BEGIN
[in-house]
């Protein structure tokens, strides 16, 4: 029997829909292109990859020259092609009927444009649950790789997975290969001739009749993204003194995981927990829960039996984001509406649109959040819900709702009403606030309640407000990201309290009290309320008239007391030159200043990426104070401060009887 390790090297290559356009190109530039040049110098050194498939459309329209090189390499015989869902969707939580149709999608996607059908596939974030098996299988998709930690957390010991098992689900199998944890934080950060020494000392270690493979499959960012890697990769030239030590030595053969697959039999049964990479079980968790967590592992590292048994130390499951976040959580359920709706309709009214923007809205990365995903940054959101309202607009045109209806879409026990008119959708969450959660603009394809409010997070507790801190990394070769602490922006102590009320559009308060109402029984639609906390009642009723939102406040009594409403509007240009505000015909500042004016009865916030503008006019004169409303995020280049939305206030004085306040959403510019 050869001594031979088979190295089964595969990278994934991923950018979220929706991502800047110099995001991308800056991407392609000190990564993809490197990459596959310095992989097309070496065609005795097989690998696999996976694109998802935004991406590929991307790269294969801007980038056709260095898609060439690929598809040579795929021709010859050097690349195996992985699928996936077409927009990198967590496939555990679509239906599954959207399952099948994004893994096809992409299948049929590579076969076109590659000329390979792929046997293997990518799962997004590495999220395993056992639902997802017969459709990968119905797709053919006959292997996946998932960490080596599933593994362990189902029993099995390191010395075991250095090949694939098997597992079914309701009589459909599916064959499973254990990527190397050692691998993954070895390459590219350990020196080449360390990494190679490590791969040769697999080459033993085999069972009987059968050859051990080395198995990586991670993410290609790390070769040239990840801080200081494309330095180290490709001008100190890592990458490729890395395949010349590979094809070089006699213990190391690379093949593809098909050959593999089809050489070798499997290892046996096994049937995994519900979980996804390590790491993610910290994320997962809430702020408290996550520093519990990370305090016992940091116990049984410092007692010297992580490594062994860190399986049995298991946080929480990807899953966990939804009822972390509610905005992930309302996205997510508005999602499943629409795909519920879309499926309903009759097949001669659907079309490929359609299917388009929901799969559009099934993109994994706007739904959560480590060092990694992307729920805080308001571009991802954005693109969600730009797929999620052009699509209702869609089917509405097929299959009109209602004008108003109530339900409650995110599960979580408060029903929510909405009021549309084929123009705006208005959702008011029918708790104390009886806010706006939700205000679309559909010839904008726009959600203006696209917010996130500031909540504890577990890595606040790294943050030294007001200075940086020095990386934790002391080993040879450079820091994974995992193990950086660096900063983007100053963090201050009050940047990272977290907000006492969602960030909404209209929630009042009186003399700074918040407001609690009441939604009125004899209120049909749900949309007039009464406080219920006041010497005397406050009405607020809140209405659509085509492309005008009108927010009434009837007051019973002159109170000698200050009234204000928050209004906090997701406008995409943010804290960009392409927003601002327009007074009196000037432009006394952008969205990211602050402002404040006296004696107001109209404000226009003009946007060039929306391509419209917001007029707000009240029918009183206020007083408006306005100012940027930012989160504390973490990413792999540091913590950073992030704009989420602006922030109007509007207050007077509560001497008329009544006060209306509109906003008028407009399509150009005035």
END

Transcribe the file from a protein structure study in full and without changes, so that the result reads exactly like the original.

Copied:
[in-house]
């Protein structure tokens, strides 16, 4: 029997829909292109990859020259092609009927444009649950790789997975290969001739009749993204003194995981927990829960039996984001509406649109959040819900709702009403606030309640407000990201309290009290309320008239007391030159200043990426104070401060009887 390790090297290559356009190109530039040049110098050194498939459309329209090189390499015989869902969707939580149709999608996607059908596939974030098996299988998709930690957390010991098992689900199998944890934080950060020494000392270690493979499959960012890697990769030239030590030595053969697959039999049964990479079980968790967590592992590292048994130390499951976040959580359920709706309709009214923007809205990365995903940054959101309202607009045109209806879409026990008119959708969450959660603009394809409010997070507790801190990394070769602490922006102590009320559009308060109402029984639609906390009642009723939102406040009594409403509007240009505000015909500042004016009865916030503008006019004169409303995020280049939305206030004085306040959403510019 050869001594031979088979190295089964595969990278994934991923950018979220929706991502800047110099995001991308800056991407392609000190990564993809490197990459596959310095992989097309070496065609005795097989690998696999996976694109998802935004991406590929991307790269294969801007980038056709260095898609060439690929598809040579795929021709010859050097690349195996992985699928996936077409927009990198967590496939555990679509239906599954959207399952099948994004893994096809992409299948049929590579076969076109590659000329390979792929046997293997990518799962997004590495999220395993056992639902997802017969459709990968119905797709053919006959292997996946998932960490080596599933593994362990189902029993099995390191010395075991250095090949694939098997597992079914309701009589459909599916064959499973254990990527190397050692691998993954070895390459590219350990020196080449360390990494190679490590791969040769697999080459033993085999069972009987059968050859051990080395198995990586991670993410290609790390070769040239990840801080200081494309330095180290490709001008100190890592990458490729890395395949010349590979094809070089006699213990190391690379093949593809098909050959593999089809050489070798499997290892046996096994049937995994519900979980996804390590790491993610910290994320997962809430702020408290996550520093519990990370305090016992940091116990049984410092007692010297992580490594062994860190399986049995298991946080929480990807899953966990939804009822972390509610905005992930309302996205997510508005999602499943629409795909519920879309499926309903009759097949001669659907079309490929359609299917388009929901799969559009099934993109994994706007739904959560480590060092990694992307729920805080308001571009991802954005693109969600730009797929999620052009699509209702869609089917509405097929299959009109209602004008108003109530339900409650995110599960979580408060029903929510909405009021549309084929123009705006208005959702008011029918708790104390009886806010706006939700205000679309559909010839904008726009959600203006696209917010996130500031909540504890577990890595606040790294943050030294007001200075940086020095990386934790002391080993040879450079820091994974995992193990950086660096900063983007100053963090201050009050940047990272977290907000006492969602960030909404209209929630009042009186003399700074918040407001609690009441939604009125004899209120049909749900949309007039009464406080219920006041010497005397406050009405607020809140209405659509085509492309005008009108927010009434009837007051019973002159109170000698200050009234204000928050209004906090997701406008995409943010804290960009392409927003601002327009007074009196000037432009006394952008969205990211602050402002404040006296004696107001109209404000226009003009946007060039929306391509419209917001007029707000009240029918009183206020007083408006306005100012940027930012989160504390973490990413792999540091913590950073992030704009989420602006922030109007509007207050007077509560001497008329009544006060209306509109906003008028407009399509150009005035």